The day started at 3:30 a.m. this morning with a hour and a half drive to Evanston, WYoming to meet a buddy of mine (Craig)who had two doe antelope tags. I arrived in town shortly after 5:00 a.m. and then it was off to Bridger Valley to meet another friend (Josh) who also had tags. Josh was actually more interested in filming some long range hunting than shooting one of his own. He has a production quality video camera and wanted to get some shots filmed at 40x zoom so Craig and I were happy to oblige.
After meeting up with Josh, we drove out onto the prairie and waited for it to get light. Right off the bat, I spotted a few antelope on the skyline of a small ridge. Out came the Swaro rangefinder and we beamed them at 850. Then there was another heard that came through and another and another. Other trucks driving around trying to get within 400 yards of the herds kept them spooked and running.
After about 15 minutes, two does got seperated from the herd and came out at 880. Craig whipped out his custom 6.5mm short mag and began dialing in. I set up the spotting scope and kept ranging them as they were walking. They got out to around 900 yards and Craig let loose on a 123 grain Lapua Scenar. I saw dust fly way right. A quick correction and Craig connected at 901. Unfortunately, he learned the same lesson I learned on my wet phonebooks-Scenars are really depleted uranium bullets that zip right through game. THe doe died but bullet performance was lacking.
Anyway, we threw her in the truck and started looking for number two. We drove up to a high ridge that overlooked a valley that the antelope just couldn't stay out of no matter how many trucks were down in it driving the roads. At this point, the wind started to pick up and my wind meter was going from 6 mph to 9 mph and gusting. I told Craig he should use my 338 thunder to break it in on it's first big game hunt and it might just help with the wind as it was.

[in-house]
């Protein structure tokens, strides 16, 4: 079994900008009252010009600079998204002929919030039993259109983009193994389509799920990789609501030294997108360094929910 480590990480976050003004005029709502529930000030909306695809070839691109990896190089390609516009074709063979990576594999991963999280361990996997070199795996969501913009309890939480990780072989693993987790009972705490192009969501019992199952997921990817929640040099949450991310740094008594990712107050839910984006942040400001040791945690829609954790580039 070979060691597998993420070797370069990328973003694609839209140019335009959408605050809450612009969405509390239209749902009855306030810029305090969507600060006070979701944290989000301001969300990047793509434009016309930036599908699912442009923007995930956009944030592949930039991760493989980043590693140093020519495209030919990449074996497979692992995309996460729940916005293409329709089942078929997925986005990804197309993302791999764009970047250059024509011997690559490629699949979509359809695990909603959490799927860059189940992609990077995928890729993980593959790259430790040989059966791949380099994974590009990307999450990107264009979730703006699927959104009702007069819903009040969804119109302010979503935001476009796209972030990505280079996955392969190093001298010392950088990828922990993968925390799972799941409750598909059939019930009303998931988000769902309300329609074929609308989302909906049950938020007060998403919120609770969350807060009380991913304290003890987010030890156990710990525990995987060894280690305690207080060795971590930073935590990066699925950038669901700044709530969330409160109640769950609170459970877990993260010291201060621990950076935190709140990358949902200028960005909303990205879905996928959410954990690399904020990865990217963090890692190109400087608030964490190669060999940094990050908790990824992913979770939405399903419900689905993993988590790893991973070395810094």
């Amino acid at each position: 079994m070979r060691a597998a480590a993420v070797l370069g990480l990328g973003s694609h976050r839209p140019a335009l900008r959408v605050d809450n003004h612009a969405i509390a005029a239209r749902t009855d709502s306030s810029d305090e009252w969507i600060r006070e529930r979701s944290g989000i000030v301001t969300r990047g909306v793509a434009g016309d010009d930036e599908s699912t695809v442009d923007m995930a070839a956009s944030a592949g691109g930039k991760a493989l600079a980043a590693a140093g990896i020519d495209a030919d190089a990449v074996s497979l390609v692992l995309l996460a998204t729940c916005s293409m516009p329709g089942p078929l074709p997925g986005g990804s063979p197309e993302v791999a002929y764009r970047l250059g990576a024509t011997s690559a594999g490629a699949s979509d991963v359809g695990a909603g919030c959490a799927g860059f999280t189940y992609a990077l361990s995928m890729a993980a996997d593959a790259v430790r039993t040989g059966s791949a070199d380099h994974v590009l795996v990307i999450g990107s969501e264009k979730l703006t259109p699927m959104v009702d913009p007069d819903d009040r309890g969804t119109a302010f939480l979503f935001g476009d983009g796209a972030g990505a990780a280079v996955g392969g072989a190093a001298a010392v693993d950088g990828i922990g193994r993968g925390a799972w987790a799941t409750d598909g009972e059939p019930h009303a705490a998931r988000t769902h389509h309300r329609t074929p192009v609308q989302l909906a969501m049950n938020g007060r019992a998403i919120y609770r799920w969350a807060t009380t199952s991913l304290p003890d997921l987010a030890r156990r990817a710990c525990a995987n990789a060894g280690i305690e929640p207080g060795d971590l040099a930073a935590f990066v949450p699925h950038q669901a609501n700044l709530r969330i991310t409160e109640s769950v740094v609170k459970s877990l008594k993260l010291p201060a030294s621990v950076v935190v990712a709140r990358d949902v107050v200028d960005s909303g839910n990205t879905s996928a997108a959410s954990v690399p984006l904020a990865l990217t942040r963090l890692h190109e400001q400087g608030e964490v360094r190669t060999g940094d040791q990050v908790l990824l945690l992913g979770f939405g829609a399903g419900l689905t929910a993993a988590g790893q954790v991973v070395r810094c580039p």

It wasn't too long and we had a herd of does come in at 1450 yards. I quickly got the spotter out, ranged them, asked Exbal for corrections, dialed in the turret, and Craig tried to get comfortable on the rocky ground laden with prickly pear cactus. He finally found a semi-good spot where the bi-pods and rear rest could give enough of a solid rest.
Craig cranked one in and fired. The bullet went about 2 inches over her back. THe whole herd started running from the sound and came right at us! At about 1106 yards, they stopped and looked around. I quickly took the new measurement to the doe on the far left (1086), did the computer thing, and dialed the turret down a few minutes. I also had about 2.5 minutes of windage dialed in. Craig chambered another round and squeezed. I watched the 225 grain Accubond's disturbance trail arc out and twist to the right and go right past the doe he was aiming at. At least, I thought it went past her. Turned out that the 6" diameter disturbance trail just "looked" like it went high when in fact it just garbled the image of the doe as it went INTO her!
The whole heard bolted again and so did our doe. I watched her carefully and never saw the hide wiggle or saw her stumble in any way until she bounded a few times and I saw a fountain of blood gushing out both sides of her while she ran.
She went about 50 yards closer to us and then piled up in a pretty spectacular fashion! The Thunder had claimed it's first victim!!
After some back slapping and grins, we drove down to get her. The bullet had hit barely behind the front shoulder and took part of the heart and lungs out the other side in- between two ribs. 1/4" further left and it would have dumped her where she stood but as it was, the bullet never hit bone.
It was a great day and even though I never pulled the trigger, I had just as much fun watching my buddy get a kill over 1k yards with my rifle. [img]/ubbthreads/images/graemlins/grin.gif[/img]
Here is the pic of Craig with his 6.5 short mag kill:
And here is the thunder kill:
Here is where the 225 grain accubond impacted. The hide has slipped a little far forward making it look like it hit in the shoulder blade but it was actually further back:
Here is a close up of the entry wound:
And here is the exit wound of the accubond that never touched bone. Still a very good hole there that the Scenars just won't do.
I honestly don't know how any of the other "regular" type hunters ever score on these hunts. Trying to get within "normal" range of these wary critters when there are 100 million four-wheelers and trucks circling them all day is next to impossible. Throw in a little famous Wyoming wind and Long range precision looks even better to me. We heard lots of shooting but only saw two kills and they both belonged to us! [img]/ubbthreads/images/graemlins/shocked.gif[/img]
Now on to some elk! [img]/ubbthreads/images/graemlins/wink.gif[/img]